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The NBA Says “Hello” to Seattle

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Since the Seattle SuperSonics were sold in 2008, fans have been trying to bring a NBA team back to the area. Photo: Ted S. Warren, AP Photo

By Evan Weiner |

National Basketball Association pre-season games are being played and in a sense, the pre-season is a reminder of what the National Basketball Association of the 1950s was like. Anyone willing to throw down a basketball floor could land a game.

There are still some regular season games put on by promoters who are willing to lay down a floor in some arena, but those games happened in London, England and Mexico City not at a gym in Richmond, California or the Westchester County Center in White Plains, New York.

For the most part, NBA teams are playing pre-season games in their home buildings with a handful of contests in non-league cities. The NBA for some reason has called pre-season games in Montreal and Vancouver the NBA Canada Series despite the fact the NBA has a team in Toronto. The NBA also had Birmingham, Las Vegas, San Diego, Anaheim, Chapel Hill, North Carolina, Tulsa, Oklahoma and China on the pre-season schedule. But there was one other city that would have a game. Seattle.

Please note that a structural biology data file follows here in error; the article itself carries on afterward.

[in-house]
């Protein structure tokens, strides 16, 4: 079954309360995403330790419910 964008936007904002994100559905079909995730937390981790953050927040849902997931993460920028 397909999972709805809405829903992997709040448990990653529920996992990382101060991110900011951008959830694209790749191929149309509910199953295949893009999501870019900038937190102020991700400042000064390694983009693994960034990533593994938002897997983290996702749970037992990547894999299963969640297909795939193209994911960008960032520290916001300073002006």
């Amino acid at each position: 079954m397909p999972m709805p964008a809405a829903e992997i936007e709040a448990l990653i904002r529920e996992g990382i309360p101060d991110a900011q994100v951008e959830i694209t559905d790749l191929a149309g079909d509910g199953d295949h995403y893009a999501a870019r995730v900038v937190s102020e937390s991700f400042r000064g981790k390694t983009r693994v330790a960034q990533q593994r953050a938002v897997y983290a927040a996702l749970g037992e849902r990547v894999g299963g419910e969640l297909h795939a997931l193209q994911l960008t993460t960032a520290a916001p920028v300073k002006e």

It has been 10 years since the NBA did business in Seattle. SuperSonics owner Clayton Bennett cut a deal with Seattle elected officials and was able to take his team that included Kevin Durant to Oklahoma City. Neither Bennett nor the previous owner Howard Schultz was able to get a new arena during their tenures as the Seattle owner. NBA Commissioner David Stern failed as a lobbyist to move Seattle and Washington state politicians and the market was abandoned.

Chris Hansen tried to buy the Sacramento Kings franchise and move the business to Seattle in an arena he planned to build but that failed. Ironically, Durant and the Kings will be playing the final event in the old SuperSonics arena. The building will be renovated. Seattle will have a building along with TV and corporate support. The return of the SuperSonics has started.

This article was republished with permission from the original publisher, Evan Weiner.

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